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Finishing up the Syrup

March 2nd, 2018

Sugaring season was a bit early this year, thankfully I got out and tapped the trees as soon as I did, it may not last much longer. The good thing about working from home is that I can be boiling sap while I work, the bad thing is that sometimes I get into a project and completely forget to check the sap every hour.

In the age of cellphones, I can now set my phone timer to remind me to check. As the syrup near completion, I check it every 15 minutes.

As it gets really close, it needs constant monitoring. Yesterday, I finished off 4 liters of syrup. That should be just enough for us for the year, we use a lot of maple syrup in cooking. If the sap keeps flowing, I’ll make more syrup for gifting and bartering.

What’s your favorite natural sweetener?

Tap, Tap, Tap…

February 15th, 2018

When we lived in Ohio, Valentine’s day was always the day we tapped our maple trees. We’d put in one tap and wait until it started flowing, then we’d tap the rest of the maple trees. Typically, I tap the trees in late February here in Maine. When Mr Chiots looked at the forecast, he said it looked like perfect sugaring weather.

I decided to tap one tree to monitor the flow, as soon as I started drilling the hole the sap started flowing.

I ended up putting in 8 taps yesterday, all but one was flowing. I may add more tomorrow, but I may stop at 8. Coincidentally, Valentine’s Day is also the day I fertilize all my indoor citrus trees as well. I find setting major holidays as dates to do certain chores works very well for me.

Is maple syrup produced in your area? Do you have set holidays when you do certain chores?

If you’d like to read more about small scale maple sugaring, I highly recommend this book: Backyard Sugarin’: A Complete How-To Guide (4th Edition)

Maple Sap Tea

February 22nd, 2017

It’s sugaring season here in Maine, I tapped our large sugar maple on Monday morning and the sap started flowing immediately. This year I’m only tapping this tree, it’s large, thus it accommodates three taps. That will produce over a gallon of syrup though, enough to get us through the year.

One of the delicious side benefits of sugaring season, is that I make my tea throughout the day with hot sap from the kettle on the stove. It imparts the slightest bit of sweetness, just enough to make the tea exceptionally great. I’m looking forward to my maple sap chai later this morning!

Do you live in an area where maple trees are tapped?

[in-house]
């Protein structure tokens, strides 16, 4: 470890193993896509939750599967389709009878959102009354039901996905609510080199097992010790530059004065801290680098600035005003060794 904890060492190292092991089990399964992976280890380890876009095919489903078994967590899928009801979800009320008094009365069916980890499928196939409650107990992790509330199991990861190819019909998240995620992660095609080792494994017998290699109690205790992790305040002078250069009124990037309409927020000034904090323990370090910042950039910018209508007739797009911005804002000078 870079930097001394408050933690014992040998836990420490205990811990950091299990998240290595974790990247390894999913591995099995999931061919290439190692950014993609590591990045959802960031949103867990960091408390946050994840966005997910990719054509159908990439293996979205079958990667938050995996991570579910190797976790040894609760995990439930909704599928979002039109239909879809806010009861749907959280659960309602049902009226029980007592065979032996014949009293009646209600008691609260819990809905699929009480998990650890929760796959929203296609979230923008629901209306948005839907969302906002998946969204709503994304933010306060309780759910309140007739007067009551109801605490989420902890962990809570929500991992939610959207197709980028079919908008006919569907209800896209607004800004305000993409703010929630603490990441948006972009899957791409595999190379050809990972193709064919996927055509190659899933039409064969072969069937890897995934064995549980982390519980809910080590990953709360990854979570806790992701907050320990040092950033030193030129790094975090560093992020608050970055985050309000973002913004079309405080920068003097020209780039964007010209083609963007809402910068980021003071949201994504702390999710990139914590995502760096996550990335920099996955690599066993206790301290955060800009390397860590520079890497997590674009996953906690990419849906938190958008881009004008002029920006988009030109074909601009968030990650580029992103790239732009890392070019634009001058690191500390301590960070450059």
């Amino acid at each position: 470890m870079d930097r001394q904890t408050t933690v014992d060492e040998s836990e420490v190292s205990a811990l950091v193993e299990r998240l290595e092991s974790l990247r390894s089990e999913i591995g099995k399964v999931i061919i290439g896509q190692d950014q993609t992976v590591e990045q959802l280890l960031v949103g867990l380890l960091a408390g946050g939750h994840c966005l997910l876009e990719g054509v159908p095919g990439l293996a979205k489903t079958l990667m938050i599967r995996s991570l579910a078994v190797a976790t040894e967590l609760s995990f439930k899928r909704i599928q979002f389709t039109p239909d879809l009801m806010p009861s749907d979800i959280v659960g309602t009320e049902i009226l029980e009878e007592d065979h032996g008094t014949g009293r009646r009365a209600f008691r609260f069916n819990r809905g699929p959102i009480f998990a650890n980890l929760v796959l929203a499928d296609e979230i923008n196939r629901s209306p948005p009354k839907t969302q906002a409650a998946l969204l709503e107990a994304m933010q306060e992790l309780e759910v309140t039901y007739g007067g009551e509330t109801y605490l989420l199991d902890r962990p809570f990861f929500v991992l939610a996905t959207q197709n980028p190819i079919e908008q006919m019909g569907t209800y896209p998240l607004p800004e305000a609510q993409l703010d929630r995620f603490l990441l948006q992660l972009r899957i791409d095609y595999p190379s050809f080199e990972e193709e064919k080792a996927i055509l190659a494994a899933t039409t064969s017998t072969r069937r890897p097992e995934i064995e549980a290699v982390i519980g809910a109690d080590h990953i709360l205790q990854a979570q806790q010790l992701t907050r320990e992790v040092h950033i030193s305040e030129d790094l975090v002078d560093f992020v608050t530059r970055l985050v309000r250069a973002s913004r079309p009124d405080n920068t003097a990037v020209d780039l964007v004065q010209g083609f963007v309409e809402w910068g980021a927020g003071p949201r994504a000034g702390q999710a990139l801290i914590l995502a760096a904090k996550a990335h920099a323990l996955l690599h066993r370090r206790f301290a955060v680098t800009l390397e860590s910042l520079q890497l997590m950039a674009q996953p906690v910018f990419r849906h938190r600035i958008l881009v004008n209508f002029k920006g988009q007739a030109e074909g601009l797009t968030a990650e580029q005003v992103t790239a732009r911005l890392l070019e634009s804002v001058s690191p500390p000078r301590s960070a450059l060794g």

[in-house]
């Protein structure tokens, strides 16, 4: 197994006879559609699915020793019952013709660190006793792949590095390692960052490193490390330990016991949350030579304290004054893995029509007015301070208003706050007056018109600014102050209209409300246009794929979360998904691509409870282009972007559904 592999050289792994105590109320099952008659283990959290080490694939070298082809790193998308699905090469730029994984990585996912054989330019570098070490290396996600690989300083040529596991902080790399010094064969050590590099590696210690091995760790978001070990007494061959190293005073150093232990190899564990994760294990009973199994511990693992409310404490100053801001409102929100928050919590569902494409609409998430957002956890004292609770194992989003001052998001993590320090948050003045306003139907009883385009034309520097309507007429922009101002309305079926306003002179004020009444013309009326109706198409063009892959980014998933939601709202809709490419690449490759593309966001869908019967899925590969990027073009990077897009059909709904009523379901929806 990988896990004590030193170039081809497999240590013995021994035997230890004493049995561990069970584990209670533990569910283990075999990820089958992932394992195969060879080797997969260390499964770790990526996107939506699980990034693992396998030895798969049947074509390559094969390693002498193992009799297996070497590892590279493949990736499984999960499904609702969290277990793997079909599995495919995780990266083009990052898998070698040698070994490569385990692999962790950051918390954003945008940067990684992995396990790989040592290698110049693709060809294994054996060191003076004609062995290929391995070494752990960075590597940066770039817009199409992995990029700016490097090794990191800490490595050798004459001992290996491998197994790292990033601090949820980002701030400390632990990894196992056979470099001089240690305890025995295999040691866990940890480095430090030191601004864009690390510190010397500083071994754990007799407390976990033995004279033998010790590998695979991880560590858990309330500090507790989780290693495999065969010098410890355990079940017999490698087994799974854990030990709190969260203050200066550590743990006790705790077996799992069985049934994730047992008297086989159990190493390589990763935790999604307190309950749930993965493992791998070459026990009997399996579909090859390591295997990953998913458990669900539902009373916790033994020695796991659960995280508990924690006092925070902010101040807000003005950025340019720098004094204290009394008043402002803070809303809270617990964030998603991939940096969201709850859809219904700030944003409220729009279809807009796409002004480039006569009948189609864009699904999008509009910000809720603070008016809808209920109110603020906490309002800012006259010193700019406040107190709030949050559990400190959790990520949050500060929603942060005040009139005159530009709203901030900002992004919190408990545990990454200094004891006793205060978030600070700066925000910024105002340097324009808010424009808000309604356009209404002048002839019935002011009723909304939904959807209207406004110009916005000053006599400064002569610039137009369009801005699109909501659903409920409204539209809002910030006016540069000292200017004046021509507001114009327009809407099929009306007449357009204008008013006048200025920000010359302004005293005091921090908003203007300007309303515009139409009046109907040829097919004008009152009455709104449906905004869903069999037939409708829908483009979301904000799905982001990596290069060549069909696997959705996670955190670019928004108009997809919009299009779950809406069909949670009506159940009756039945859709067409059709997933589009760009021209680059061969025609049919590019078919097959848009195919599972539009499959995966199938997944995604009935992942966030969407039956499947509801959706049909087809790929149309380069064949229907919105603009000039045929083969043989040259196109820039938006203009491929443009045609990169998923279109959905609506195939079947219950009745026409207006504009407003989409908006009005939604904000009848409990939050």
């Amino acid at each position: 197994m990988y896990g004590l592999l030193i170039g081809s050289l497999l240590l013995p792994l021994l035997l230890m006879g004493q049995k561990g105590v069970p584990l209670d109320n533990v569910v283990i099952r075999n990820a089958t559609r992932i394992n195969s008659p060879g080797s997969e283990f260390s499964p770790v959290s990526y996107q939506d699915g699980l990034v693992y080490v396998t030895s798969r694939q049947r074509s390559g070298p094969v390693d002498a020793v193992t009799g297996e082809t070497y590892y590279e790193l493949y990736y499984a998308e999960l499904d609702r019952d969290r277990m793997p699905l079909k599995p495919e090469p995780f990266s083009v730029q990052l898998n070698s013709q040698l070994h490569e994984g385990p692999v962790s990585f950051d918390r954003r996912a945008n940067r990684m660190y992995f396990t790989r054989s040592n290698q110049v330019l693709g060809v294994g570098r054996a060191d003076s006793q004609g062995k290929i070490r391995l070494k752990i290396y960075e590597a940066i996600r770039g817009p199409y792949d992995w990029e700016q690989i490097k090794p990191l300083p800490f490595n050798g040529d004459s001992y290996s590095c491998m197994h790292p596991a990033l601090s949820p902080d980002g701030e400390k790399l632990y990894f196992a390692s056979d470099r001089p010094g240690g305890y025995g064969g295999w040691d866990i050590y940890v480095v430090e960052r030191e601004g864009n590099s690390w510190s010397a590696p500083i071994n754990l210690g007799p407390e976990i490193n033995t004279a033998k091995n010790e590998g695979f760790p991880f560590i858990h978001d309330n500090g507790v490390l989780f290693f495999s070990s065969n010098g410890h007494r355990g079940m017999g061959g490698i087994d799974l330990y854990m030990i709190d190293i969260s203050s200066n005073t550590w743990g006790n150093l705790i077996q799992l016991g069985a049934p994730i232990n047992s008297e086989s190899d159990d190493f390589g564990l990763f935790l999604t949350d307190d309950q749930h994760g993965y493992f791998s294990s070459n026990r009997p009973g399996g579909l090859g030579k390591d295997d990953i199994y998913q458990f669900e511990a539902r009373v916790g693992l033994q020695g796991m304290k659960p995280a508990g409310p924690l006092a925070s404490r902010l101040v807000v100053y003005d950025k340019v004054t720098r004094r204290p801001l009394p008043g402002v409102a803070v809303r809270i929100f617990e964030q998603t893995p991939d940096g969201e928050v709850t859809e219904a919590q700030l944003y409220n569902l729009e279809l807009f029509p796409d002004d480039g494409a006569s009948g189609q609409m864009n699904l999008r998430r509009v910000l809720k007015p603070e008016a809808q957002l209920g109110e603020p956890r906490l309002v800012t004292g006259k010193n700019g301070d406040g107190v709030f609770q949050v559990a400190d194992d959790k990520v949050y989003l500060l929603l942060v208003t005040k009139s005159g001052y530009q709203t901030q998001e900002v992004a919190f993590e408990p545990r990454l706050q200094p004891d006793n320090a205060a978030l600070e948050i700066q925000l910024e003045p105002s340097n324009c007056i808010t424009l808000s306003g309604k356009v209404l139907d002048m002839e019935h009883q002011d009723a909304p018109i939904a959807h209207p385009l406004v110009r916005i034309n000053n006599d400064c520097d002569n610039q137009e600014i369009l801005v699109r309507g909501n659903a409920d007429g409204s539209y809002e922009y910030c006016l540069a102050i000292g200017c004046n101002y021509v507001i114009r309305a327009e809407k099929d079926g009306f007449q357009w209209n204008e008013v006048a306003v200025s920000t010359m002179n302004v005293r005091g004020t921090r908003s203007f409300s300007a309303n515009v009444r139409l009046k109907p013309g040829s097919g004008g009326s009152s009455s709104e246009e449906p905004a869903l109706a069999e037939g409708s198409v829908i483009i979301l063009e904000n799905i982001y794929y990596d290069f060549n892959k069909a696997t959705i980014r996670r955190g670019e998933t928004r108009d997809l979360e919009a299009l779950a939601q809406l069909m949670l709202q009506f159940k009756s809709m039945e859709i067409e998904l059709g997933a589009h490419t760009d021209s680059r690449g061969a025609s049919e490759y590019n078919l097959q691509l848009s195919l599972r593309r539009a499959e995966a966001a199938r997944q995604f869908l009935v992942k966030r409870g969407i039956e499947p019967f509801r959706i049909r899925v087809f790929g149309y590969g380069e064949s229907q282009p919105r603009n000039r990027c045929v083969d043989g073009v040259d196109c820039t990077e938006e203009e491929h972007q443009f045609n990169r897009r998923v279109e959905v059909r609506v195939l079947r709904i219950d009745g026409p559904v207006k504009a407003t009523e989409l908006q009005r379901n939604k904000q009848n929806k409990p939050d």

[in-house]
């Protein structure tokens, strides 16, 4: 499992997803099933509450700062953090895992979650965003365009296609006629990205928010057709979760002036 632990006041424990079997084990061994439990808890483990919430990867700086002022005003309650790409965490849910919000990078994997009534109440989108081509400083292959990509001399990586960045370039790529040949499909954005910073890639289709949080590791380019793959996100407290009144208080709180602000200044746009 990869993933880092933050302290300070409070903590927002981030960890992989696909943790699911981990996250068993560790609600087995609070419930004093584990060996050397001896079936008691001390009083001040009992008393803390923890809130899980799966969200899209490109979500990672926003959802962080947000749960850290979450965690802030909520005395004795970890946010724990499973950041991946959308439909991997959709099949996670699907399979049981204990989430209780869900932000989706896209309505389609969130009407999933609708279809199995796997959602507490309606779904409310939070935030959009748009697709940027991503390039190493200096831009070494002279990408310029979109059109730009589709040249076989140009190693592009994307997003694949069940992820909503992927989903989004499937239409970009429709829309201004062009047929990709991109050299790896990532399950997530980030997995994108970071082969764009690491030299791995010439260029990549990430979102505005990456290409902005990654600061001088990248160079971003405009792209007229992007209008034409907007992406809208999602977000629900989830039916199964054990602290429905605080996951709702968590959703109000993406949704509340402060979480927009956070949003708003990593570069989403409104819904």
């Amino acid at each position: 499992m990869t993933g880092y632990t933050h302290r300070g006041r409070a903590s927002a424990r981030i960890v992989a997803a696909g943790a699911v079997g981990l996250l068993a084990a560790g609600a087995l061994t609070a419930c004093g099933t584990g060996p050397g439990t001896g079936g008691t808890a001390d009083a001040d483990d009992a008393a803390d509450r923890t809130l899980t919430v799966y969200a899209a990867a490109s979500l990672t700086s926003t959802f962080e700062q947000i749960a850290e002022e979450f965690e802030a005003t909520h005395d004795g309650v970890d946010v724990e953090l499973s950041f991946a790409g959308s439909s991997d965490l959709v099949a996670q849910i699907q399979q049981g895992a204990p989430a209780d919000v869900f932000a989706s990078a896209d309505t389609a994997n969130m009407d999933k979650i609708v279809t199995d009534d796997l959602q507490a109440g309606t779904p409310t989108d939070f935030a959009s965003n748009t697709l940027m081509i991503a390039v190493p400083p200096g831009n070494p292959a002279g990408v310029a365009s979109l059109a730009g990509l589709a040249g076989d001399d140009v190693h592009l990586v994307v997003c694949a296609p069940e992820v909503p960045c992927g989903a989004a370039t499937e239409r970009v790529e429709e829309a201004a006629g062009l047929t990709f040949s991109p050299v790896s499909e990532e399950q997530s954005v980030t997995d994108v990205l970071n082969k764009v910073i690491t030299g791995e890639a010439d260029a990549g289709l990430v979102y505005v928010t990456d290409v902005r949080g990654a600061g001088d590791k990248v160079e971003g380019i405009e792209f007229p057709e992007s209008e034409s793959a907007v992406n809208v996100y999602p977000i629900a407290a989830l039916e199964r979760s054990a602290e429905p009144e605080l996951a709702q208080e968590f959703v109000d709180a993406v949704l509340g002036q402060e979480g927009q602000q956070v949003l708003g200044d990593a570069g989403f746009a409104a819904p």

Friday Favorite: Maple Tapping

February 19th, 2016

AH, I think every year at this time I talk about how much I LOVE sugaring the maple trees. Yesterday I went out to tap one tree, I do this each year to monitor sap flow. When the sap starts flowing from that tap, I tap the remaining trees. The sap started flowing right away, so I tapped 8 more trees. I’ll probably add a few more taps today.
maple sap 3
I really love sugaring because it gets me out in the garden during a time when I wouldn’t be out there. It makes me go outside and I get a ton of exercise, it really helps get me in shape for the upcoming gardening season. I also love that it’s such a simple process, really, you just gather sap and boil it down, it’s really that simple. When you drizzle homemade maple syrup on your pancakes in the morning there’s nothing quite like it, it somehow tastes sweeter.

Do you live in an area where they tap trees?

Moving On…

April 15th, 2014

Sugaring season is finally finished, my last batch of syrup was bottled up on Sunday.  I thought the season was over the previous weekend, but the trees decided to flow like crazy for one more day this past Thursday.  After collected 25 gallons of sap I added another half gallon to my finally tally, which was a pint or two over five gallons.
maple sugaring
On Saturday I gathered up all of my jars and removed all the spiles from the trees. I hadn’t counted when I put them, so I counted as I washed. 42 taps were put in probably about 35 trees. That’s a lot of jars to wash!
so long sugaring 1
so long sugaring 2
so long sugaring
One of things I love about sugaring is watching how the syrup changes color throughout the season. We’ve noticed that the first batch is always dark and the second is always light. Third and fourth batches area always dark as well. Such an interesting process to watch. Next year I’m hoping to tap a few birch trees as well, this year I just didn’t have the energy to content collecting and boiling sap.

Do you like light or dark maple syrup?

Seeds and Sundries
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Berkey Water Filter

This is a daily journal of my efforts to cultivate a more simple life, through local eating, gardening and so many other things. We used to live in a small suburban neighborhood Ohio but moved to 153 acres in Liberty, Maine in 2012.